Ben Franklin once said that two things one should never see being made are sausages and laws. So far there haven’t been any pilots occurring in a meat factory. Politics aside, Aaron Sorkin has created a first-rate TV show. The real success here is the casting. I’ve always preached to whoever would listen that its character chemistry that makes for good drama. Star Trek was successful not because of the f/x. The character triumvirate of Kirk, Spock, and McCoy was everything. Sorkin appears to know that lesson. The actors chosen for this show feel like they really have been together for years from the very first episode. Martin Sheen seems to be having the time of his life in what many actors would view as a demotion. As a high school government teacher, I was always impressed with the way subtle facts about American government were blended into the show. It was downright educational at times. The writing is the other star of this powerful drama. It amazes me that a couple of actors walking down halls could be so damn interesting. Truth be told, The West Wing has drifted from its wonderful roots in the last two years. This first year was some of the most compelling TV ever.
Dialogue is everything in this show. A Dolby Digital 2.0 track is more than adequate to deliver here. You can hear every word. Walden’s bright and catchy theme music is delivered with plenty of flair. Need you anything more?
More recent seasons of The West Wing have been provided in 16×9. Not so of year 1. It is unfortunate. This season of The West Wing is presented in its original full frame broadcast format. Colors are stable if not a bit saturated at times. Blacks are adequate. Not quite the video quality of The Sopranos, this is still better than average for TV.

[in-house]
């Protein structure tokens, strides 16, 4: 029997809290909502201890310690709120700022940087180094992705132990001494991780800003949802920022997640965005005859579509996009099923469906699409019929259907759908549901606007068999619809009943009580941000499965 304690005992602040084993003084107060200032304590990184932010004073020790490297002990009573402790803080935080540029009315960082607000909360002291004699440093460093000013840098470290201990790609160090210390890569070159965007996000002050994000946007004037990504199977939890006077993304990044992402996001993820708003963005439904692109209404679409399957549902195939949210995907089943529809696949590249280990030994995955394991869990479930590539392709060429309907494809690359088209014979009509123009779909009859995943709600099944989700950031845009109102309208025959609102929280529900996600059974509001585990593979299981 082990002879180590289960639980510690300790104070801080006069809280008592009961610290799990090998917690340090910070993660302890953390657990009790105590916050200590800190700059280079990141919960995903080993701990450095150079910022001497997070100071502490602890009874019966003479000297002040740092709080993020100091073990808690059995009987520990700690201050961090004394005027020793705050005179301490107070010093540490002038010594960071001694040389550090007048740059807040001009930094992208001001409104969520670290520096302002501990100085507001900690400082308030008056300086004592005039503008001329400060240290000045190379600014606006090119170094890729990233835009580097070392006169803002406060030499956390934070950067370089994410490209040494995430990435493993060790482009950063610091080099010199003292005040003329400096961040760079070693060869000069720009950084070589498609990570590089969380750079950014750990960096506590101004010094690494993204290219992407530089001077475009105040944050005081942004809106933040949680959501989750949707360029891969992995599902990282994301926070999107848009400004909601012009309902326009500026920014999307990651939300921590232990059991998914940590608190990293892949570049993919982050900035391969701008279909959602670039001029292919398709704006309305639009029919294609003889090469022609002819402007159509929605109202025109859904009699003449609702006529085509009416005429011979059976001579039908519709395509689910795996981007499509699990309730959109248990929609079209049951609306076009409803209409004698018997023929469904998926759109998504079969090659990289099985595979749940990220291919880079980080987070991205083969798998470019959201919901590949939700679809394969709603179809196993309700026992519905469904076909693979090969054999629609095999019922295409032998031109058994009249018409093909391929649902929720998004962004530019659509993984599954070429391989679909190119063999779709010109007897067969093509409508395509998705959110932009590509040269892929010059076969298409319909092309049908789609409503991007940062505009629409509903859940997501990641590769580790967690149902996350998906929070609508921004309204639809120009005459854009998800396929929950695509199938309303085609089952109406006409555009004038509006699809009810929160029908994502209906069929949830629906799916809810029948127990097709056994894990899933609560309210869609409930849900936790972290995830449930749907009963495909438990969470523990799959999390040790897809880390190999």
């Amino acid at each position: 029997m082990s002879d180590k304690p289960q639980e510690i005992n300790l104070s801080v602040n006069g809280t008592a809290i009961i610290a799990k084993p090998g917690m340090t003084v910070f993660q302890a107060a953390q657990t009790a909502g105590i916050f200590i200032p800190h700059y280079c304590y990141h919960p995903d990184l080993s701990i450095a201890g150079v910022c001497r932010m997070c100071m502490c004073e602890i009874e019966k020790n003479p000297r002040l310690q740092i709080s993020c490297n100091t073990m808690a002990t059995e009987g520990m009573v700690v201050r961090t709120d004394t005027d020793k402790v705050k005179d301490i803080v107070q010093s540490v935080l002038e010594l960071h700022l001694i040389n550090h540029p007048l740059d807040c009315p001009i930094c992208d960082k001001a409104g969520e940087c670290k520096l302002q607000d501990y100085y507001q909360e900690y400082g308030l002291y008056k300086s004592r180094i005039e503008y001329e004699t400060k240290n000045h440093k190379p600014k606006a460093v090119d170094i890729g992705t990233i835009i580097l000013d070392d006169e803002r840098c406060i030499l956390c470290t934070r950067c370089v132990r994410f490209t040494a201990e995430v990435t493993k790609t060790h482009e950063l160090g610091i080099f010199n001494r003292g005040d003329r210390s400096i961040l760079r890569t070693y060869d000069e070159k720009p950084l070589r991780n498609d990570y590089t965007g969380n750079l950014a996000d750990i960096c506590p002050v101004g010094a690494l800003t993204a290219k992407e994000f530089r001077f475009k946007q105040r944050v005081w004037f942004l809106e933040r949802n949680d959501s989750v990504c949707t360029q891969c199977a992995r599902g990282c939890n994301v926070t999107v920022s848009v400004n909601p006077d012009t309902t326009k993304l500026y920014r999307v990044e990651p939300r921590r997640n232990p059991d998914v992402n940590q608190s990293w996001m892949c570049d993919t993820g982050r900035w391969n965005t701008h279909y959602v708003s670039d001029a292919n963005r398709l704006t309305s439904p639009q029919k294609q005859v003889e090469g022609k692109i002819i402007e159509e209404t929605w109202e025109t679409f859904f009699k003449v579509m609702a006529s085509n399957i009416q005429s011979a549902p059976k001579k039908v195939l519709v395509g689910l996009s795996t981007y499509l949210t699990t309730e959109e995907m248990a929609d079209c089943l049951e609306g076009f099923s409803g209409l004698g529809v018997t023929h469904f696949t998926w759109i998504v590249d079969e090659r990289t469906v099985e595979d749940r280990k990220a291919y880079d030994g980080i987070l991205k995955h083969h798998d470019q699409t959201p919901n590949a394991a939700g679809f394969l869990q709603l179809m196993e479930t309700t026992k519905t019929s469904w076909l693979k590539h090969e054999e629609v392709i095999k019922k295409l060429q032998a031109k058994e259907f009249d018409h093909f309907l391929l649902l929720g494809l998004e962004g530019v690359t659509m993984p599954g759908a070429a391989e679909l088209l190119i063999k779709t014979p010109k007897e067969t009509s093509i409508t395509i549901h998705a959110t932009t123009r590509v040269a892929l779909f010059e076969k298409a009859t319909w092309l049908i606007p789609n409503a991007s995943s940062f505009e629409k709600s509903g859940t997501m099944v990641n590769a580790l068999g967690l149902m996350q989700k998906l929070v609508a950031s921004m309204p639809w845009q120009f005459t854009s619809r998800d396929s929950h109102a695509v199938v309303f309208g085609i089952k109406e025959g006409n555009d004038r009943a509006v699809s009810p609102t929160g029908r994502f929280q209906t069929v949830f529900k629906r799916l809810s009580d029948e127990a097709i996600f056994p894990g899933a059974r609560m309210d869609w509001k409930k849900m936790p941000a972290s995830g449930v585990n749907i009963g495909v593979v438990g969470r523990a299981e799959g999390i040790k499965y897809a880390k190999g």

There are five audio commentaries on some of the better episodes. Aaron Sorkin dominates most of these insightful glimpses of the show. The episodes are offered on three double-sided discs. I must admit to a preference for more single-sided discs. The surfaces areas are far too fragile. It can also be difficult to read the small ring to identify which disc or side you want to play.
On disc four you will find a great wealth of extras, including four minor deleted scenes which really don’t offer anything to the episodes they were cut from. Most of the other extras can be found under several “presidential” sounding featurettes…
- “The Primaries” deals mostly with how the show was conceived. You get a pretty good look at the casting decisions. It’s also interesting to note that Sheen was not originally intended to be a regular. It was expected that Bartlett would only appear from time to time in the show.
- The Inauguration” is a nice tour of the show’s detailed sets.
- “Capital Beat” offers interviews with the actual political science advisors to the show. Most hail from the Clinton Administration, which should be evident by the show’s political tone.
- “Sheet Music” is an interview with W.G. Snuffy Walden who creates the wonderful theme and incidental music for the show. This score has a theatrical feel to it and Walden is the reason why.
- “The West Wing Suite” is a three minute musical tour of the show.
- “Gag Order” is a funny little sketch of bloopers and humorous edits of some of the show’s funnier moments.
Put aside politics for 45 minutes or so at a time and just enjoy the quality of the show. There’s no doubt that at times the show plays like an ad for the Democratic National Committee (more so in recent years). Most good drama needs villains, and this one-sided presentation does treat Republicans like the guys in the black hats. I would consider this to be the only great flaw in the show. Remember that it’s only pretend, even if Martin Sheen appears to forget himself from time to time. He recently campaigned for a candidate for Governor in Florida with “Bartlett for Reno” signs. I credit the executives of the show for shutting that cross into reality down. It’s just drama, and pretty good drama at that. “Like I didn’t know that.”